JOHN HEARNE was born in Reading, England in 1937, his parents having come from Wales. Since 1970 he has lived in Scotland. He studied in St Luke’s College, Exeter, and at University College of Wales, Aberystwyth where he gained a First Class Honours degree and a Masters degree. For a time he taught music in Iceland, and for 17 years was a lecturer at Aberdeen College of Education.
He was the first Chairman of the Scottish Society of Composers, and was the Chairman of the Scottish Music Advisory Committee of the BBC from 1986 to 1990. He is now a free-lance composer, singer and conductor, and was Chairman of Gordon Forum for the Arts in Aberdeenshire for three years. He was District Councillor for East Scotland for the Incorporated Society of Musicians for six years and was a member of the Executive Committee of the Composers’ Guild of Great Britain prior to its absorption into the British Academy. He was Warden of the Performers and Composers Section of the ISM (1999-2000). John Hearne was a member of the Board of Enterprise Music Scotland from 2005-2011.
Recent commissions include a TRUMPET CONCERTO for Nigel Boddice and the BBC Scottish Symphony Orchestra, and a big FESTIVAL FANFARE for the opening ceremony of Aberdeen International Youth Festival, both of which were premiered in 1991. His anthem LÆTATUS SUM (Ps.122) was joint winner of the Gregynog Composers’ Award for Wales in 1992 and was performed by the William Byrd Singers at the Gregynog Festival. His wind band overture DE PROFUNDIS was commissioned for the Aberdeen University’s 500th anniversary in 1995, and he has recently completed a commission – BOTTOM’S DREAM – for the Hebrides Ensemble, premiered in October 1995, and a cantata for the 150th anniversary of St Margaret’s School for Girls, Aberdeen, which was performed by the whole school in June 1996. A revised version of this piece for soloists, adult and children’s choruses, and chamber orchestra was premiered in Aberdeen in December 1998. His QUINTET for Alto Saxophone and String Quartet for Colin Hunter and the Aberdeen Chamber Players was premiered in February 1998. In April 1998 John Hearne again won the Gregynog Composers’ Award for Wales for SOLEMN AND STRANGE MUSIC for Piano Duet which was performed in the Gregynog Festival in June by Harvey and Helen Davies.
In 1985, his suite for Brass and Percussion, THE FOUR HORSEMEN, was premiered at the Edinburgh Festival Fringe. It was voted the best new work heard on the Fringe that year and the composer received the Festival City Radio Trophy from Radio Forth. This work has since been performed many times by a number of different groups, including the BBC Scottish Brass Ensemble and The Wallace Collection.
In the summer of 1998 he wrote a piece for Michael Brewer’s chamber choir Laudibus. It is a setting of the first verse of Isaiah 60, in Icelandic, and is scored for 16 voices. In the 1999 Eton Choral Course his award winning anthem Lætatus Sum was featured, and performed by singers from all over the UK.
In 2000 John was commissioned by Dundee Orchestral Society to write an overture to commemorate the launching of RRS Discovery in March 1901. Captain Scott’s ship is now preserved at ‘Discovery Point’, Dundee, and in March 2001 Dundee Symphony Orchestra gave the world premiere of Hearne’s overture Into Uncharted Seas in the Caird Hall, exactly 100 years after the ship was launched from Dundee on its maiden voyage to the Antarctic.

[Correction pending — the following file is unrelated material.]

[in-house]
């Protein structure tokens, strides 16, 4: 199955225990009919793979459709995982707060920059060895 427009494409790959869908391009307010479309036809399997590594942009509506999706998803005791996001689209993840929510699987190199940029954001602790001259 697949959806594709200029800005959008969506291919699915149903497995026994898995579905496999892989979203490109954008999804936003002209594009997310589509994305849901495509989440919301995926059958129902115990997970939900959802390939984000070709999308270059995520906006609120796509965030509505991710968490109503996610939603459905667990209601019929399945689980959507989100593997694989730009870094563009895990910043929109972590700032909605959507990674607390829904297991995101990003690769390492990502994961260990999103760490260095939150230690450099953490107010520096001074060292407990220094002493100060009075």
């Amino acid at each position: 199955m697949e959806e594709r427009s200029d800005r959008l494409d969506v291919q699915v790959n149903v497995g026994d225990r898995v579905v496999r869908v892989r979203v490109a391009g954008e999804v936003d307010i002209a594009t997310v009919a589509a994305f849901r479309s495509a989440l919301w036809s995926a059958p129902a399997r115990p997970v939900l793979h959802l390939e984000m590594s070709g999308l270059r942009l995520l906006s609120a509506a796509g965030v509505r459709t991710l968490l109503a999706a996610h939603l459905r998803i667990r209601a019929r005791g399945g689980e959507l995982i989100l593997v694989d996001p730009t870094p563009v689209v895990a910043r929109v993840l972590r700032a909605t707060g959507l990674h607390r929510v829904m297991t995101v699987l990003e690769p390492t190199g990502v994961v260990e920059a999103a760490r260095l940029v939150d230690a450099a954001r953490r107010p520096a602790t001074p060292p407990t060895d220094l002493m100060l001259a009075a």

In June 2001 Inverurie Choral Society performed another new commission by John Hearne, conducted by the composer. This was The Ben, a cantata for soprano and baritone soloists, children’s chorus, SATB chorus, and instruments. The text, in the Doric dialect of Aberdeenshire, was another collaboration with the poet William Imray, celebrating the familiar landmark in North-east Scotland, the mountain Bennachie. The performance took place in the Chapel of Garioch, under the shadow of the mountain itself. A further performance was given in May 2003 in Stonehaven in a new version with string orchestra.
In July 2003, John Hearne was a guest composer at the Victoria International Arts Festival in Gozo, Malta. His choral song The Seagull, based on a folksong from Skye, was featured by the National Youth Choir of Great Britain in their 2003 tour of Australia and Singapore, and was a spectacular success.
John Hearne was recently (2004) awarded the degree of Doctor of Music (D.Mus.) from the University of Wales, the first time this degree has been conferred in more than thirty years. The award was based on a portfolio of his compositions. He graduated in Aberystwyth in July 2005.
In November 2010 John won the Caledonian Hilton Audience Prize in the Waverley Trust competition for a new carol. “There’s a Song in the Air was published by OUP in 2011 in ‘Carols for Choirs 5′. For more information go to www.waverleycare.org
In July 2012 John Hearne took members of the Stonehaven Chorus to Iceland for a four-day concert tour, performing in Reykjavík, Stykkishólmur, Reykholt and Borgarnes.
In May 2014 John stepped down as Conductor of the Stonehaven Chorus to become ‘Conductor Emeritus’. He conducted his ‘retiral’ concert in Stonehaven on 11 May in a programme that included the premiere of “Dream Riders”, a new suite of four lyric pieces for chorus and orchestra to poems by Robert Louis Stevenson, Kenneth Steven, Thomas Dekker and E.V. Rieu. The programme also included John’s Icelandic folk-song suite “Summernights in the Fjords” and several a cappella choral pieces, some by contemporary composers that John has introduced to audiences over the past 25 years.
John Hearne now offers a full professional copying service using the Sibelius music notation programme.